How much richer The Imitation Game might have been with some inventive cinematography or a deeper exploration of Turing’s torment. A great story doesn’t need such things, but a great film does.

Bottom line: See it. Get outraged. Tell the British government to stuff their apologies.


Nominated for: Best Picture, Best Actor, Best Actress, Original Score, Adapted Screenplay

In a nutshell: The evolving love story of Jane Wilde and Stephen Hawking, from their courtship at Cambridge through Hawking’s recognition as a world-renowned astrophysicist.

Another true story of an eccentric British genius? We happened to see The Theory of Everything and The Imitation Game consecutively, and as a result we sometimes forgot which detail came from which movie. That’s funny, because otherwise the plotlines are as different as can be, and it’s The Theory of Everything that is a notch greater in artistry.

Cynical Academy Awards watchers will roll their eyes and loudly predict that Eddie Redmayne is a lock for Best Actor because he portrays a progressively physically disabled character. You might call it the Rain Man Rule: any role that includes a physical or mental malady trumps one that does not. (By the same reasoning, some will proclaim the certainty of Julianne Moore winning Best Actress for Still Alice.) And sure, passing yourself off as Stephen Hawking from his fully able youth to his current immobility is an acting showcase. But Redmayne manages this with dignified humanity rather than pandering. It is not, as Jon Lovitz would say, ACTING!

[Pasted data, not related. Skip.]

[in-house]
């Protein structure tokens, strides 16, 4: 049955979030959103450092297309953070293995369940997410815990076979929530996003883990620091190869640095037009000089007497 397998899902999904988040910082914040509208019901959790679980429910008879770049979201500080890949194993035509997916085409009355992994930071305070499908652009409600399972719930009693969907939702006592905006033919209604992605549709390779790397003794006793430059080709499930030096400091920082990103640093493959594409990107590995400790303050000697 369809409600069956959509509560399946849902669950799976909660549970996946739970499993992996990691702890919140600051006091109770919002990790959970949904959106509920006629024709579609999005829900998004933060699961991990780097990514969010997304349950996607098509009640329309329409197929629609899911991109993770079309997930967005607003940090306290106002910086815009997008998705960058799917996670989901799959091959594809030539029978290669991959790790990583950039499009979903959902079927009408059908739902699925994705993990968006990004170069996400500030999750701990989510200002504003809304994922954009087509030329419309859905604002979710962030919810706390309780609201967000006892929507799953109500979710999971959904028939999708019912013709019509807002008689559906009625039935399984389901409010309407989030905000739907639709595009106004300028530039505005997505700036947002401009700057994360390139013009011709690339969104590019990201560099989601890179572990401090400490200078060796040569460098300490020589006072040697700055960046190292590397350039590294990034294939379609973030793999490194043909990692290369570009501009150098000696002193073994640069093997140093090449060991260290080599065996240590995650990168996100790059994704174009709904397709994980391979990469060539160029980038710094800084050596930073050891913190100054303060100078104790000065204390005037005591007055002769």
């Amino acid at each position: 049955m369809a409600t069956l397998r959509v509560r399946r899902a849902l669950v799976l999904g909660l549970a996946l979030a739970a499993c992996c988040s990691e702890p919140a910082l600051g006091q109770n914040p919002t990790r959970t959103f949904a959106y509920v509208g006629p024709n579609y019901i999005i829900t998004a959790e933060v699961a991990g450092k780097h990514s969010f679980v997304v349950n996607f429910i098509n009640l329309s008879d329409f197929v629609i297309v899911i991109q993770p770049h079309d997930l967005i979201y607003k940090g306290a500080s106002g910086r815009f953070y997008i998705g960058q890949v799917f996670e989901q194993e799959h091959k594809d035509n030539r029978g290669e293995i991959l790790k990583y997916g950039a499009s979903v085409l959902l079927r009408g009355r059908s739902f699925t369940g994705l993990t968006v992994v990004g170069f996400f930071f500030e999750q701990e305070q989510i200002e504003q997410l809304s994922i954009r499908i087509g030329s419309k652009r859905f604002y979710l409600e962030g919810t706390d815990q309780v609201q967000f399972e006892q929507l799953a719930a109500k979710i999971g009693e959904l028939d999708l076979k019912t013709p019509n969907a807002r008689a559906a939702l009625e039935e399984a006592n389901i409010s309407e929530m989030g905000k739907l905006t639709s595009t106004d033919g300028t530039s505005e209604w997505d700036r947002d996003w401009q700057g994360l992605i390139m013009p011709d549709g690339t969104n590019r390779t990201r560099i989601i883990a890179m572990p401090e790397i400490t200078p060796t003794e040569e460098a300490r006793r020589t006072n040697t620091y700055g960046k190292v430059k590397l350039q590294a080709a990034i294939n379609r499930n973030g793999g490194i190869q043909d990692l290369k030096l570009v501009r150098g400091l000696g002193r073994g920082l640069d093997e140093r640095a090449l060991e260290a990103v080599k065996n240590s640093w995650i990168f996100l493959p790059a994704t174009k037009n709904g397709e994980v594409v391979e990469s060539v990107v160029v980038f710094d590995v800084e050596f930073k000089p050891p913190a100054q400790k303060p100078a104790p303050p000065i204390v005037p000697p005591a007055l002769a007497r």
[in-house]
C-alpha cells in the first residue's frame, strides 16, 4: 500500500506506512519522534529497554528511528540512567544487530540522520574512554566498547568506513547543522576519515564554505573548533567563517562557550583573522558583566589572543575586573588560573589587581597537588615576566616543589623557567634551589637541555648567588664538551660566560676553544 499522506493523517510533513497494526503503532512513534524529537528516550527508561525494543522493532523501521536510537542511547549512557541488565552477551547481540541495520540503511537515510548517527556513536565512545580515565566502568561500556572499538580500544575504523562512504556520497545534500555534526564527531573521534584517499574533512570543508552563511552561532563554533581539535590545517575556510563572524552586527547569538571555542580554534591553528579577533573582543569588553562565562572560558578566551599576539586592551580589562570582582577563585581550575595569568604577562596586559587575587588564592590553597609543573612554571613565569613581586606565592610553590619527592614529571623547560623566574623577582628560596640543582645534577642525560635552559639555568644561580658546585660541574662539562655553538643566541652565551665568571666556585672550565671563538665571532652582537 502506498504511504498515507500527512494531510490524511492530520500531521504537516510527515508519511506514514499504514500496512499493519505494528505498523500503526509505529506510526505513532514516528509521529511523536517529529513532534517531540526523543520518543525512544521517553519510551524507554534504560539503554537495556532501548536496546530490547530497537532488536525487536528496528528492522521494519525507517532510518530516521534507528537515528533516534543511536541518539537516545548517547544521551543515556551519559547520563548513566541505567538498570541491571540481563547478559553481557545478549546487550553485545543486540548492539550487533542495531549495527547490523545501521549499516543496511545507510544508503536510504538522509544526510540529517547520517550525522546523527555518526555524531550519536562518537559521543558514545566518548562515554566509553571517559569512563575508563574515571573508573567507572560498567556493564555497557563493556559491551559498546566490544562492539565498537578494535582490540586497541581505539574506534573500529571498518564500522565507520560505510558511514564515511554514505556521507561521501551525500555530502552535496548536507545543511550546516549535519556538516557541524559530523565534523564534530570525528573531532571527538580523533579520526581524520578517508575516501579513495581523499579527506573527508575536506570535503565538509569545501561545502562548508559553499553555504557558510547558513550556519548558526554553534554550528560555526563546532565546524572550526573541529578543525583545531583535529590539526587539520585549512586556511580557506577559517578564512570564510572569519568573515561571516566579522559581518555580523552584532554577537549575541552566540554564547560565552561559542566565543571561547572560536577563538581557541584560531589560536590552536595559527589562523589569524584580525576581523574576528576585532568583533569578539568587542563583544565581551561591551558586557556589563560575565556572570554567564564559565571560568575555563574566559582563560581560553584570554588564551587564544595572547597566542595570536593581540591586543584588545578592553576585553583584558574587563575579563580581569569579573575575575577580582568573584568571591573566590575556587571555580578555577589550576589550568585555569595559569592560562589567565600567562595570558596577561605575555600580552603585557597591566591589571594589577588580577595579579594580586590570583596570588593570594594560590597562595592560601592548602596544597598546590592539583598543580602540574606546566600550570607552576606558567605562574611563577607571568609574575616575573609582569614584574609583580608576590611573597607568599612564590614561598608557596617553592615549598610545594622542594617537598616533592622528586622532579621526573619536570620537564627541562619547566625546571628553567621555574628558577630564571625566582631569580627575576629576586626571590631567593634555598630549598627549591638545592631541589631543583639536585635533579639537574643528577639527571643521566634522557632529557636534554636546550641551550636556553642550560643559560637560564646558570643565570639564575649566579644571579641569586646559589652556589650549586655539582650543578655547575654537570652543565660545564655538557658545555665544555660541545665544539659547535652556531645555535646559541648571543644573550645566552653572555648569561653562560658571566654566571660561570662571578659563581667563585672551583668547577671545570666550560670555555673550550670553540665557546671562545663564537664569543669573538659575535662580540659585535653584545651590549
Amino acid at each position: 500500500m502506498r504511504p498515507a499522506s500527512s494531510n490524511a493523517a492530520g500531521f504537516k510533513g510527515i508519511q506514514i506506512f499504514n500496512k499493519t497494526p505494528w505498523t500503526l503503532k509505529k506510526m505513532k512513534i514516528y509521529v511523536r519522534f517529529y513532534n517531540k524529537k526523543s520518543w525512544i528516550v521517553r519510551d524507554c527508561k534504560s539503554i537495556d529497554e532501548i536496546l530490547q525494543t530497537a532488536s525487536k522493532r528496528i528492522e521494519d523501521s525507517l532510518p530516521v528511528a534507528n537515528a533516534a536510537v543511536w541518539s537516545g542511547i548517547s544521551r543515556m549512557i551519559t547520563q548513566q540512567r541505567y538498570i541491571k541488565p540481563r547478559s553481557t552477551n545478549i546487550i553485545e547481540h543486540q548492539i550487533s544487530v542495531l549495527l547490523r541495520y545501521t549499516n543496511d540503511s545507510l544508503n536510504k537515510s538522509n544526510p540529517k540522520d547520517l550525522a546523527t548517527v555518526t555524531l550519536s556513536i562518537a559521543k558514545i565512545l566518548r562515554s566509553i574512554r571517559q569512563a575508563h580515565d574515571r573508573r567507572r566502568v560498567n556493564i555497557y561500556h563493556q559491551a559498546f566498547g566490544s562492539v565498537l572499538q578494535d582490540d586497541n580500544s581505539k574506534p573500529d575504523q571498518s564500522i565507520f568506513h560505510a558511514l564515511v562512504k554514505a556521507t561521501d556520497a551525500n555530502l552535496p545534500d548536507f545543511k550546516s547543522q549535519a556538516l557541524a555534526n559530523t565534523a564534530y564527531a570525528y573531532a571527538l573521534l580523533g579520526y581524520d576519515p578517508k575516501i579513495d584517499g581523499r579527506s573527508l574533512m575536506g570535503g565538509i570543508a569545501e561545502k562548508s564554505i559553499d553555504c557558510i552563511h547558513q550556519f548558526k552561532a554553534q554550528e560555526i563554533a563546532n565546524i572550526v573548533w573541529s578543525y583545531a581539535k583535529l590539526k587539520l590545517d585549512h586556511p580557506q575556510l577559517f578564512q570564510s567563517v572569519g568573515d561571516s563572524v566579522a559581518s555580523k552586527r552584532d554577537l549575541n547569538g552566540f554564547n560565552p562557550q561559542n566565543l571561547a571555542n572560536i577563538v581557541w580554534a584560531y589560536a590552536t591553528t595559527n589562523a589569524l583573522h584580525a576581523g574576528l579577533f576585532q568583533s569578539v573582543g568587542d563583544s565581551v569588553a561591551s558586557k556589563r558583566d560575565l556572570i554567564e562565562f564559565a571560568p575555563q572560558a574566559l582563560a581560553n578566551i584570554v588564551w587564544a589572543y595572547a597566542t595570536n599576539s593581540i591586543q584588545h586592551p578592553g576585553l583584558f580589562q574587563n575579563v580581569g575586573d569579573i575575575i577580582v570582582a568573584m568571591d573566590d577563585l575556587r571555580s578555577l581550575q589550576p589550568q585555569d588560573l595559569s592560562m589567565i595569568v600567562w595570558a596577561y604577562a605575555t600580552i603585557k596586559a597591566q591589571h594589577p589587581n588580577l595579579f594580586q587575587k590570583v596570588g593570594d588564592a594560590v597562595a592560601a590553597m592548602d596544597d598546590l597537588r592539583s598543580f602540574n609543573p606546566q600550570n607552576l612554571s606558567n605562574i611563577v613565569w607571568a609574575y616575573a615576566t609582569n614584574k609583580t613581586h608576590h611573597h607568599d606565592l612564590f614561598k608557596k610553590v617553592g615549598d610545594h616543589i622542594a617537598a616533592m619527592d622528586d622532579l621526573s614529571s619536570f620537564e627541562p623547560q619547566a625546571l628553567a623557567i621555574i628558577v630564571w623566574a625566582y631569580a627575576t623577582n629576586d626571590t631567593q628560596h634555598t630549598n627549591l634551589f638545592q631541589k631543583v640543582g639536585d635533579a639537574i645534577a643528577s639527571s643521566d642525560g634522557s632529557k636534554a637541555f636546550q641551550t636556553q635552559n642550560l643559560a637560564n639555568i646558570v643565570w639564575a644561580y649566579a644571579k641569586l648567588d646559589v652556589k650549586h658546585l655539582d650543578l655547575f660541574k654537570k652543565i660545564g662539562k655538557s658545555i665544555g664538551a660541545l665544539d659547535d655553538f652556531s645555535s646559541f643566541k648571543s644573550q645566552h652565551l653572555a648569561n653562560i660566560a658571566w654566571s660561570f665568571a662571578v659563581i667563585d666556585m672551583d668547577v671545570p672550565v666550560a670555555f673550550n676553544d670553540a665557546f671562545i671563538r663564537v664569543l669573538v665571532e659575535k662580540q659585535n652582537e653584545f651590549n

Felicity Jones also shines as Hawking’s devoted wife. As their relationship endures his physical deterioration, and both of them must decide what is best for their future, she conveys the tolls of selflessness and the heartbreaking limits of fidelity.

Bottom line: As great a story as The Imitation Game, but a little more creative in the telling.


Nominated for: Best Actress

In a nutshell: A distinguished academic and her family deal with her diagnosis of early-onset Alzheimer’s disease.

Again, we have an opportunity for ACTING! that is wisely resisted. Julianne Moore’s performance as linguistics professor Alice Howland never even flirts with melodrama. True to the analytical nature of her character, she copes with the progression of early-onset Alzheimer’s with a series of rational measures designed to maximize her independence and prevent her degradation. Moore plays this stoicism beautifully, especially during a scene in which Alice finds herself unable to locate the bathroom in a familiar beach house. Her alarmed posture and contorted expression upon being discovered by husband Alec Baldwin is unforgettable.